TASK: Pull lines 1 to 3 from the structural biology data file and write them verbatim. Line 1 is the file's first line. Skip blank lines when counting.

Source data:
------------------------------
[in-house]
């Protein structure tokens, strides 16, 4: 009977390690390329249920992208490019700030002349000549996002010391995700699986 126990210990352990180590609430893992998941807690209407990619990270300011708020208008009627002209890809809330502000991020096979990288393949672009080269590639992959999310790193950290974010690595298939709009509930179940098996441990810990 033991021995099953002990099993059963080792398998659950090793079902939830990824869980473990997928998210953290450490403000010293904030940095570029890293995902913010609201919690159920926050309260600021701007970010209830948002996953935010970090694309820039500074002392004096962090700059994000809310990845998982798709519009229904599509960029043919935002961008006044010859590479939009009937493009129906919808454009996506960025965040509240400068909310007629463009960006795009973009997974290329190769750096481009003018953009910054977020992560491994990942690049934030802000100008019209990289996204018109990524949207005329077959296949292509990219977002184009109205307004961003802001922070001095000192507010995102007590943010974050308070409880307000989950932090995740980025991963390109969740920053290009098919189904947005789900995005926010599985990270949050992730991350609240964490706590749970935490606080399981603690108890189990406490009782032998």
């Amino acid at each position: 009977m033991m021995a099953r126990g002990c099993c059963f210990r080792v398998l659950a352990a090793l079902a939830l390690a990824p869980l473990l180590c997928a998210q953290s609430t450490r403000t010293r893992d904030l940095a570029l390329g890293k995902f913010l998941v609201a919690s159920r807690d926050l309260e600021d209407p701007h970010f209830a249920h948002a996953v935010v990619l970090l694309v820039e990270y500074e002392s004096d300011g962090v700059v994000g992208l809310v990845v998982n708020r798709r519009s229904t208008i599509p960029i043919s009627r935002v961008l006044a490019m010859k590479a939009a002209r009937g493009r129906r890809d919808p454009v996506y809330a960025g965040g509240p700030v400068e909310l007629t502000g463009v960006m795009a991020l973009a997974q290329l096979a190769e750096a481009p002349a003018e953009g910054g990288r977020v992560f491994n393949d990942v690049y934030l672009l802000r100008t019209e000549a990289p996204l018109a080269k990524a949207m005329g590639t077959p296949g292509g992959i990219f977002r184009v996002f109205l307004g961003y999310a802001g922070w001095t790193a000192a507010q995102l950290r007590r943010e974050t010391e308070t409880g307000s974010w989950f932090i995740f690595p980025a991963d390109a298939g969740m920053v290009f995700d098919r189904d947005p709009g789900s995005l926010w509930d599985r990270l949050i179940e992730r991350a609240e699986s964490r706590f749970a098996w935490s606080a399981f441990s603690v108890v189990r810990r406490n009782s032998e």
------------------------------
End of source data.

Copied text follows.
[in-house]
């Protein structure tokens, strides 16, 4: 009977390690390329249920992208490019700030002349000549996002010391995700699986 126990210990352990180590609430893992998941807690209407990619990270300011708020208008009627002209890809809330502000991020096979990288393949672009080269590639992959999310790193950290974010690595298939709009509930179940098996441990810990 033991021995099953002990099993059963080792398998659950090793079902939830990824869980473990997928998210953290450490403000010293904030940095570029890293995902913010609201919690159920926050309260600021701007970010209830948002996953935010970090694309820039500074002392004096962090700059994000809310990845998982798709519009229904599509960029043919935002961008006044010859590479939009009937493009129906919808454009996506960025965040509240400068909310007629463009960006795009973009997974290329190769750096481009003018953009910054977020992560491994990942690049934030802000100008019209990289996204018109990524949207005329077959296949292509990219977002184009109205307004961003802001922070001095000192507010995102007590943010974050308070409880307000989950932090995740980025991963390109969740920053290009098919189904947005789900995005926010599985990270949050992730991350609240964490706590749970935490606080399981603690108890189990406490009782032998």
């Amino acid at each position: 009977m033991m021995a099953r126990g002990c099993c059963f210990r080792v398998l659950a352990a090793l079902a939830l390690a990824p869980l473990l180590c997928a998210q953290s609430t450490r403000t010293r893992d904030l940095a570029l390329g890293k995902f913010l998941v609201a919690s159920r807690d926050l309260e600021d209407p701007h970010f209830a249920h948002a996953v935010v990619l970090l694309v820039e990270y500074e002392s004096d300011g962090v700059v994000g992208l809310v990845v998982n708020r798709r519009s229904t208008i599509p960029i043919s009627r935002v961008l006044a490019m010859k590479a939009a002209r009937g493009r129906r890809d919808p454009v996506y809330a960025g965040g509240p700030v400068e909310l007629t502000g463009v960006m795009a991020l973009a997974q290329l096979a190769e750096a481009p002349a003018e953009g910054g990288r977020v992560f491994n393949d990942v690049y934030l672009l802000r100008t019209e000549a990289p996204l018109a080269k990524a949207m005329g590639t077959p296949g292509g992959i990219f977002r184009v996002f109205l307004g961003y999310a802001g922070w001095t790193a000192a507010q995102l950290r007590r943010e974050t010391e308070t409880g307000s974010w989950f932090i995740f690595p980025a991963d390109a298939g969740m920053v290009f995700d098919r189904d947005p709009g789900s995005l926010w509930d599985r990270l949050i179940e992730r991350a609240e699986s964490r706590f749970a098996w935490s606080a399981f441990s603690v108890v189990r810990r406490n009782s032998e």